When will we learn, America?

SILVER+SPRING%2C+MD+-+FEBRUARY+21%3A++Students+from+Montgomery+Blair+High+School+march+down+Colesville+Road+in+support+of+gun+reform+legislation+February+21%2C+2018+in+Silver+Spring%2C+Maryland.+In+the+wake+of+last+week%27s+shooting+in+Parkland%2C+Florida%2C+where+17+people+were+killed%2C+the+students+planned+to+take+public+transportation+to+the+U.S.+Capitol+to+hold+a+rally+demanding+legislation+to+curb+gun+violence+in+schools.++%28Photo+by+Win+McNamee%2FGetty+Images%29
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When will we learn, America?

SILVER SPRING, MD - FEBRUARY 21:  Students from Montgomery Blair High School march down Colesville Road in support of gun reform legislation February 21, 2018 in Silver Spring, Maryland. In the wake of last week's shooting in Parkland, Florida, where 17 people were killed, the students planned to take public transportation to the U.S. Capitol to hold a rally demanding legislation to curb gun violence in schools.  (Photo by Win McNamee/Getty Images)

SILVER SPRING, MD - FEBRUARY 21: Students from Montgomery Blair High School march down Colesville Road in support of gun reform legislation February 21, 2018 in Silver Spring, Maryland. In the wake of last week's shooting in Parkland, Florida, where 17 people were killed, the students planned to take public transportation to the U.S. Capitol to hold a rally demanding legislation to curb gun violence in schools. (Photo by Win McNamee/Getty Images)

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SILVER SPRING, MD - FEBRUARY 21: Students from Montgomery Blair High School march down Colesville Road in support of gun reform legislation February 21, 2018 in Silver Spring, Maryland. In the wake of last week's shooting in Parkland, Florida, where 17 people were killed, the students planned to take public transportation to the U.S. Capitol to hold a rally demanding legislation to curb gun violence in schools. (Photo by Win McNamee/Getty Images)

Getty Images

Getty Images

SILVER SPRING, MD - FEBRUARY 21: Students from Montgomery Blair High School march down Colesville Road in support of gun reform legislation February 21, 2018 in Silver Spring, Maryland. In the wake of last week's shooting in Parkland, Florida, where 17 people were killed, the students planned to take public transportation to the U.S. Capitol to hold a rally demanding legislation to curb gun violence in schools. (Photo by Win McNamee/Getty Images)

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The recent school shooting at Marjory Stoneman Douglas High School, located in Parkland Florida, claimed 17 innocent lives. Students around the United States are no longer standing idly by, they are rightfully demanding change.

There have been 290 school shootings since 2013. From 2009 and 2016, there have been 1,187 victims of mass shootings, 843 of whom were killed. The amount of school shooting related deaths is an incredibly high number compared to that of Japan, a country with strict gun control and a population of 127 million that sees lower than 10 gun related deaths each year.

For too long, mass shootings have continued to persist in America. Each time a shooting takes place, the news latches onto the story and displays it on every television and newspaper, causing people to mourn, to talk, but they ultimately move on. In the aftermath, absolutely no new significant policies and laws are implemented that could put an end to deaths resulting from one troubled or trigger-happy person.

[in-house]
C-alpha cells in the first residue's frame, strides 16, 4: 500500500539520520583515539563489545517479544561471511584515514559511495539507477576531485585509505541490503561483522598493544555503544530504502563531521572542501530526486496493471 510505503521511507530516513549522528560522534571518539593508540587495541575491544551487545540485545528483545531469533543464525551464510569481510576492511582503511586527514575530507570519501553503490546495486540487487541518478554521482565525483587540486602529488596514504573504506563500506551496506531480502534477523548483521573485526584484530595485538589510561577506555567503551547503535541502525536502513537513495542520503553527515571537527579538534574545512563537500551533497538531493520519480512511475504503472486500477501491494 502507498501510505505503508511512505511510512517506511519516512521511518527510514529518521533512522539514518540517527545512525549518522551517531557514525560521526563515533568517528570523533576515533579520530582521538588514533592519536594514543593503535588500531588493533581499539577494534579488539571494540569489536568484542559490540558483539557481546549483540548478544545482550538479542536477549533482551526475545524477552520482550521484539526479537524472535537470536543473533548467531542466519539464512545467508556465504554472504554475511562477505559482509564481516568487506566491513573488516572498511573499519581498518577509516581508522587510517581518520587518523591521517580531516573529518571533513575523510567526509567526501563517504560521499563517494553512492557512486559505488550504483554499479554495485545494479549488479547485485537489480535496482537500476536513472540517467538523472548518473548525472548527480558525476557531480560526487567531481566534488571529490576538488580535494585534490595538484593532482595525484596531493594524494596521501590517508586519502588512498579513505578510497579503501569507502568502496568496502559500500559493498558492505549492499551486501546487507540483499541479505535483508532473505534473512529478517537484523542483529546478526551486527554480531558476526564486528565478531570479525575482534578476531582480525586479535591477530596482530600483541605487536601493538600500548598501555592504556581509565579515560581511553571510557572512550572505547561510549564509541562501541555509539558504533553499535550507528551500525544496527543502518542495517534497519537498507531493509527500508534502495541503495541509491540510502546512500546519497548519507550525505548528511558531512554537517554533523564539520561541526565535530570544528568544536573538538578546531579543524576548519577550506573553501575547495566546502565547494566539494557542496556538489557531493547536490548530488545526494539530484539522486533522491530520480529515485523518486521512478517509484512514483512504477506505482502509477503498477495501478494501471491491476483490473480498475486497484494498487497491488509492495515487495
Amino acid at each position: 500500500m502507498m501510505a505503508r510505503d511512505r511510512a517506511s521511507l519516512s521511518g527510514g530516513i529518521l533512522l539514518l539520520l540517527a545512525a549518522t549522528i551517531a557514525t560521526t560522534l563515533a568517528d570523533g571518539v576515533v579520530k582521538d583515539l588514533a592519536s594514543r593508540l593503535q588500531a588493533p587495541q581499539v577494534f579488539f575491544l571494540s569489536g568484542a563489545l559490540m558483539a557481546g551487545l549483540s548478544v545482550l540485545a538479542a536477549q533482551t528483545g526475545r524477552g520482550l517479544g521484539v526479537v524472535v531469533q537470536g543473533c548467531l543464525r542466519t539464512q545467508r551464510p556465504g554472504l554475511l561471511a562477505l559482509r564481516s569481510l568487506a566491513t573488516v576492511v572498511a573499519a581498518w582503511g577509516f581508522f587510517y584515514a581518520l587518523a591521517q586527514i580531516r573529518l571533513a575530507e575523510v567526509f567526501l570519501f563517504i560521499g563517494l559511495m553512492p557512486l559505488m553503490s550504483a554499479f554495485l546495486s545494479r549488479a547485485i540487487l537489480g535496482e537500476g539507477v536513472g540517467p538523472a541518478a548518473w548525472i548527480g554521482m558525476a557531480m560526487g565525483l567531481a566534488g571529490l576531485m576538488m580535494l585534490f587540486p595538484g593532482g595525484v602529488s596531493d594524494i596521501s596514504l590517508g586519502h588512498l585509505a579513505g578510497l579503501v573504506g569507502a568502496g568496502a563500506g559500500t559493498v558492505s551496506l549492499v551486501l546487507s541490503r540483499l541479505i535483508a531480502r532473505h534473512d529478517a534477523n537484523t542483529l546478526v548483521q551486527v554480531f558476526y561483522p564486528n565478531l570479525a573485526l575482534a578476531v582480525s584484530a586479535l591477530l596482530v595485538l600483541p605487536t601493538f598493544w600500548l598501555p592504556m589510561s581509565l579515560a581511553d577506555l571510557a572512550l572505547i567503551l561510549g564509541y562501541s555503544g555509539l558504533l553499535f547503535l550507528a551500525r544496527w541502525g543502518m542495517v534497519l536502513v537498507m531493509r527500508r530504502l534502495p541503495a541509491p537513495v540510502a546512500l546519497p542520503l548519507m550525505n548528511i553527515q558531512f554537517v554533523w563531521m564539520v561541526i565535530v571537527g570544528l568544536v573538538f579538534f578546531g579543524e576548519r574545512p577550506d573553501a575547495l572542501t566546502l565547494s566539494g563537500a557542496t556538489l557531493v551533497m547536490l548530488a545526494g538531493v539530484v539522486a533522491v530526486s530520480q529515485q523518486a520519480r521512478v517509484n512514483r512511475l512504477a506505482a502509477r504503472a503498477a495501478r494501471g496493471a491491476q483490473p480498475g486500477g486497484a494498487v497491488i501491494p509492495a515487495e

For example, the Sandy Hook Elementary school shooting was committed by a mentally-ill 20-year-old who killed 26 people, 20 being first graders. Now, seven years later, Marjory Stoneman Douglas High School is suffering from the same problem: a mentally-disturbed person easily acquiring a gun.

When will our society learn from our past mistakes and how many more lives will be lost before we finally change?

As an American, I know that not many citizens are open to change, I see it in everyday life. People are so rooted in a routine and so comfortable in the lives they are living that they never want the world to evolve. In a generation where mass shootings are becoming increasingly common and normalized, we need change. America cannot possibly continue on in this manner for risk of running our country into the ground.

Now, survivors of the tragic shooting in Parkland are voicing their opinions and calling for reform. They are not alone: students all around the country are hosting walkouts, like the one that occurred at Cam High on Feb. 21, to show their support for creating gun control that will protect our schools and students. Parkland survivors are passionate and they are driven by grief and rage as they battle lawmakers in Tallahassee to create peace.

And yet, adults are the obstacle in this situation. The adults that believe these teens should not be allowed to demand gun control ,simply because they have not studied gun statistics for years, are wrong, for these young adults have seen death and felt fear that no student should ever have to.

The adults that insist that us teens are too naive and insignificant to create such a momentous change within our country, are wrong. We are citizens of America and we deserve to create change, to be heard, and to be acknowledged because we are the future. We will have to live in this world, and we will have to be the ones to repair it.

Schools are not a place of death, they are a place of knowledge, prosperity, and safety.

Citizens of America, will you sit passively while your fellow countrymen are slaughtered by the pull of a trigger, or will you be the change to create a country that is peaceful, vibrant, and safe for all?

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